The words that have been flooding every TikTok and Instagram feed on planet earth. We’ve seen the edits, the memes and those endless debates about whether Will’s actions were justified. In fact, there was so much conversation around the matter that it got me thinking…
Since it’s March, the month of Easter, baby sheep and daffodils, I thought I’d talk about the importance of education, for women in particular. Oh, and also because of the minor detail of March being Women’s History Month and the month of International Women’s Day. Before we get going, to any guys reading this- please keep reading! Having a blog which talks mainly about women and girls in the education system concerns men as much as it does women.
As a student, a valuable aspect of learning that often gets overlooked is the importance of being your own teacher. After years spent in education, you should hopefully have a grasp on your interests and motivations when learning. Your likes and dislikes. This understanding of yourself and your own strengths are key to being an effective learner.
But how do we get to the point where we can say we are good at learning?
Reading. It’s something we all know we should do more of – but when was the last time you read a book you really enjoyed? I don’t read anywhere near as much as I did when I was younger but I’ve recently started to rekindle my interest. I’ve decided to share a few book recommendations with you and remind you how beneficial turning the pages of a book can be.
Travelling alone without your parents is both exhilarating and nerve-wracking. It’s exciting to think about the freedom of making your own choices and exploring new places on your own. However, that freedom is accompanied by responsibility for every decision on your trip. Why Travel on Your Own?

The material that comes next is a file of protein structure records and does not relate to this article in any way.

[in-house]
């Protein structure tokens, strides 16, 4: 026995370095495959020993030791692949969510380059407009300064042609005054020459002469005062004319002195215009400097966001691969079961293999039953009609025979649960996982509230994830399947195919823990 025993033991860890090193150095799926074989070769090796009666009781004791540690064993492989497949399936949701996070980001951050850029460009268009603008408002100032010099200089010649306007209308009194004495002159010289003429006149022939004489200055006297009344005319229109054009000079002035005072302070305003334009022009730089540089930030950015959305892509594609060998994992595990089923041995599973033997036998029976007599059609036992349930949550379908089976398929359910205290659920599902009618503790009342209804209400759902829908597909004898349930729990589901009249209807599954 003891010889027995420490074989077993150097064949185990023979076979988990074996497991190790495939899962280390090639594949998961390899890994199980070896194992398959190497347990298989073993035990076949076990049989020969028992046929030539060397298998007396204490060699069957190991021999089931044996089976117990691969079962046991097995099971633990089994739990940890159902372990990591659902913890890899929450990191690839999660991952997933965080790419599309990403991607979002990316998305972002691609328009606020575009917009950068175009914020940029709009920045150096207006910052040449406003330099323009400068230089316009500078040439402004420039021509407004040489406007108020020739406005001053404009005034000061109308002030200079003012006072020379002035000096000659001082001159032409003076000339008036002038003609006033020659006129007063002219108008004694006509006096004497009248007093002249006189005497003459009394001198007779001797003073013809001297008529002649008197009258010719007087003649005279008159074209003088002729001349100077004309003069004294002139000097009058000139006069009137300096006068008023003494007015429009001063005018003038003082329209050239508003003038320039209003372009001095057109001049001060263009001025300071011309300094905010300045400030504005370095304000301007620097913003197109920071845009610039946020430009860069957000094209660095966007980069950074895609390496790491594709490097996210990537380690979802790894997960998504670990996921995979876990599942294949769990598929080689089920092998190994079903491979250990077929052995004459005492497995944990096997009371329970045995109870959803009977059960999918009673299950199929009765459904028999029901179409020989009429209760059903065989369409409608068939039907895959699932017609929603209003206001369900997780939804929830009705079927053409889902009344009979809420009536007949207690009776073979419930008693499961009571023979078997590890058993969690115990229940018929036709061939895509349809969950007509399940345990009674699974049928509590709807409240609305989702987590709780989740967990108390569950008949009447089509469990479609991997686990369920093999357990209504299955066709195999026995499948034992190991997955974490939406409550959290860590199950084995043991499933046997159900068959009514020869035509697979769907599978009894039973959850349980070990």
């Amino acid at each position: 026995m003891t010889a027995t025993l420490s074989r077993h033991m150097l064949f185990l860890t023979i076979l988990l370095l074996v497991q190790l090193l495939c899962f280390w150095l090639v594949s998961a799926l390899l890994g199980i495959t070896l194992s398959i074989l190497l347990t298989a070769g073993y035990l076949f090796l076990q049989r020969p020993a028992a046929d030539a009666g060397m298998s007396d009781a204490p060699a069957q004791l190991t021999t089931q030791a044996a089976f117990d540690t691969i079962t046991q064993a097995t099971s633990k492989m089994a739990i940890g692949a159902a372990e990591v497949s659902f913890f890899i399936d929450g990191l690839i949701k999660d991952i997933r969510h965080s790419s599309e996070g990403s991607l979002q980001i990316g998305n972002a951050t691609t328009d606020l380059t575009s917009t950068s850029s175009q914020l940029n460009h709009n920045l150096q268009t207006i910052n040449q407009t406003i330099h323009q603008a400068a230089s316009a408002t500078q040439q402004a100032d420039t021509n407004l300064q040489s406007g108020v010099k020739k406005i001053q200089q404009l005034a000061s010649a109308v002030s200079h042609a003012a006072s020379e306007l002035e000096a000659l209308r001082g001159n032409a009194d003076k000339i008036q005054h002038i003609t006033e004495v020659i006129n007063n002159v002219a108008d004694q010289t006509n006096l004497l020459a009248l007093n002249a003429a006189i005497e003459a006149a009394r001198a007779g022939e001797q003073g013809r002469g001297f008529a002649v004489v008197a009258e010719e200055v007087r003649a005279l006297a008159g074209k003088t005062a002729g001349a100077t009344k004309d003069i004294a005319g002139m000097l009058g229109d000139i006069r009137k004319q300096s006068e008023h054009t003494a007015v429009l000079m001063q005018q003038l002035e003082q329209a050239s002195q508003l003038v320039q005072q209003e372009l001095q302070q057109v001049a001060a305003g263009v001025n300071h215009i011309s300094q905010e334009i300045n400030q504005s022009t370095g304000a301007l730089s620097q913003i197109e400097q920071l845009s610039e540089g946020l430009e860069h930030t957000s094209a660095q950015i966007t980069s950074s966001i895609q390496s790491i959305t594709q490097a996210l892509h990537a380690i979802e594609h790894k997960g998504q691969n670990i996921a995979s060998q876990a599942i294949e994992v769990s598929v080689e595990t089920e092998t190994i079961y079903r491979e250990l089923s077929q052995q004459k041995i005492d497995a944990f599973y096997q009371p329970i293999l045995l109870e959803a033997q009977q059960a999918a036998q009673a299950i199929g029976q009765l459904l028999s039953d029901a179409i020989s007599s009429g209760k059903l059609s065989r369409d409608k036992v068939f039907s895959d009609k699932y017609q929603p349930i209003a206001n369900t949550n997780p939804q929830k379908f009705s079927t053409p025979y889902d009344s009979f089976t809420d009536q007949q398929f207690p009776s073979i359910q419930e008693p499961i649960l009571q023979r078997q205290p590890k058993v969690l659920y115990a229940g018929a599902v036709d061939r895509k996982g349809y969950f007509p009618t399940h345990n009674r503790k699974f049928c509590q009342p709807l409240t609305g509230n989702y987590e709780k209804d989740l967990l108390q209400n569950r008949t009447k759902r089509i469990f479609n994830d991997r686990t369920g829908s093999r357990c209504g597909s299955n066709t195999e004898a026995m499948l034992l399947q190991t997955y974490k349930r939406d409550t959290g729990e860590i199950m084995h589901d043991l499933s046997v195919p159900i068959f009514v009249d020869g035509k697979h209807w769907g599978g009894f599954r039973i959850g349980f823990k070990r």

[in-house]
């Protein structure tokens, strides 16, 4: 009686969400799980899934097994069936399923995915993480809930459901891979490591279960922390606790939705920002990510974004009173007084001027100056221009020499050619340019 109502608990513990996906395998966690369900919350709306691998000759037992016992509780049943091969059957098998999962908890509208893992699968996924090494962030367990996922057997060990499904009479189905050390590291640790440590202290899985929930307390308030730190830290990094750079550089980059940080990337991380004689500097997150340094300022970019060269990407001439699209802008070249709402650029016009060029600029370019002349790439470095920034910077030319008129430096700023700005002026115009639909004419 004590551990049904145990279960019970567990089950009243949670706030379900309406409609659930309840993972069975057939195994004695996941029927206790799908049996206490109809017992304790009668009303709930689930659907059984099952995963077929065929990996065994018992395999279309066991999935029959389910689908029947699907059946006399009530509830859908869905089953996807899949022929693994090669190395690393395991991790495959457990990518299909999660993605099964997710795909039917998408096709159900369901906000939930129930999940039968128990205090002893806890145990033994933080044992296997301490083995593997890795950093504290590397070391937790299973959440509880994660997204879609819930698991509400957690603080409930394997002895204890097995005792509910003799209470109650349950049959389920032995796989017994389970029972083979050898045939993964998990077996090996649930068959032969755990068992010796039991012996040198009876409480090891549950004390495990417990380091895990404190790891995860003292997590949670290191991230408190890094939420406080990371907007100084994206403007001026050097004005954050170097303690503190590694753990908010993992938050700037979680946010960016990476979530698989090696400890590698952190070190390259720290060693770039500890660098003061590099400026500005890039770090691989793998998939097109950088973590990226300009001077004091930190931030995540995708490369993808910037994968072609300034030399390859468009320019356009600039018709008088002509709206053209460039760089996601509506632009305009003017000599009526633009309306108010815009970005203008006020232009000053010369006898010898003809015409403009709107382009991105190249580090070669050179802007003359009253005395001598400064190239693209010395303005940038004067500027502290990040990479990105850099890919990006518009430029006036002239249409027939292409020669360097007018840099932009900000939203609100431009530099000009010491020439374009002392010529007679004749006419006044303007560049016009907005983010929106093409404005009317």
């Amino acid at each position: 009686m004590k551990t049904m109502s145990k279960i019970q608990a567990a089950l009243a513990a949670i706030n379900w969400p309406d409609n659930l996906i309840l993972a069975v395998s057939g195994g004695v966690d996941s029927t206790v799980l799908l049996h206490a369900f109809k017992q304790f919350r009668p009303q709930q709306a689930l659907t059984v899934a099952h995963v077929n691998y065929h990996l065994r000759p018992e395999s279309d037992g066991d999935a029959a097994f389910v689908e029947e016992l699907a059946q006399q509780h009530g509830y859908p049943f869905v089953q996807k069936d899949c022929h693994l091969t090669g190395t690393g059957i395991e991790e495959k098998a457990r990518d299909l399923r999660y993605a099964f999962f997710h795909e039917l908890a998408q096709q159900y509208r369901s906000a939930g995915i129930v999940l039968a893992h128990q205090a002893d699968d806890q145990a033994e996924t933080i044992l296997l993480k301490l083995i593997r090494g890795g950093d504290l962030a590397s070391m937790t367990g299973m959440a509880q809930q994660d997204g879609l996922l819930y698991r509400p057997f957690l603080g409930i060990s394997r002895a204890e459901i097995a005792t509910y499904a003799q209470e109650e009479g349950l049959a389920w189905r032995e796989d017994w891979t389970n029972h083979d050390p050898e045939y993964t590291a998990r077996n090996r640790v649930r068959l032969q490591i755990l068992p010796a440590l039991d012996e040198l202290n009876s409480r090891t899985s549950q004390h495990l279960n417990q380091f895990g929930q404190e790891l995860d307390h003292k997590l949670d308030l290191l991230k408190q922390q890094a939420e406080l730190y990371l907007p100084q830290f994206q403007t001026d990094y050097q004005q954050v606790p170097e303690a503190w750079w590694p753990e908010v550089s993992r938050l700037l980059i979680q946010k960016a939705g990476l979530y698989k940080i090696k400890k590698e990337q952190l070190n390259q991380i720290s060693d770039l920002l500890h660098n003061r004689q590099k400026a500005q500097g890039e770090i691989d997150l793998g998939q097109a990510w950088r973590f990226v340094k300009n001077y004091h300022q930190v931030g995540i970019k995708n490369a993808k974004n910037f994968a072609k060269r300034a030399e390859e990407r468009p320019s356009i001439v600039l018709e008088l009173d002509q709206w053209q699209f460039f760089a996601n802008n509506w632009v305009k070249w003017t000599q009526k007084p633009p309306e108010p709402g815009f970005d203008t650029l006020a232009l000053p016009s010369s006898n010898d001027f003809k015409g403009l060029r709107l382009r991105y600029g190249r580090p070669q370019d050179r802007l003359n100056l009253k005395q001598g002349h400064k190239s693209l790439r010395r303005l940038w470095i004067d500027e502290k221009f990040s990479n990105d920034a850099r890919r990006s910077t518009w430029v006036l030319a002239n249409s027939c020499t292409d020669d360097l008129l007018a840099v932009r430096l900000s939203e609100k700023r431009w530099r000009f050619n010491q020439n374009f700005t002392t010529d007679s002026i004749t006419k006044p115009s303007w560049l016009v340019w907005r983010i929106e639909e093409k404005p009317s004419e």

Revision is often one of the most arduous aspects of student life. Having to recall information you have heard for the first time, sometimes months ago, can be a challenge. However, being able to understand better how our brain remembers information and the triggers that we can draw upon will help immensely in those pressurised moments in exams where we just can't put our finger on that key idea that we need.
Yep, Valentine’s day is coming up, and I’m not just saying that to rub it in your face. I’m sure you’ve already been reminded plenty just by opening your front door and passing shop windows filled with overly glossy plastic hearts. So, why is my title a Tina Turner song, and why oh Lord why am I bringing up the topic of Valentine’s day?
Last week I turned 16. I’d finally made it – but how did I feel? Surprisingly, indifferent. My parents on the other hand were ecstatic, overjoyed and overwhelmingly proud. My birthdays have always been big – it's something my parents insist on and a part of family life – but this year I wanted a change.
Apparently we’ve done the hard bit. We’ve jumped right into the deep end of making friends, learning online and in-person, scraping by on our student loans to learn how to survive. But, after packing up the Christmas tree and boxing away the Rudolph decorations after a relaxing few weeks at home, returning back to university may not seem all too pleasing.
Before the end of last year, my school organized its annual charity event: a talent show where the proceeds are donated to homeless people. It’s incredible to see how talented and confident everyone is, while contributing to a wider issue. It inspired me to think about confidence more and the role it plays in my own life.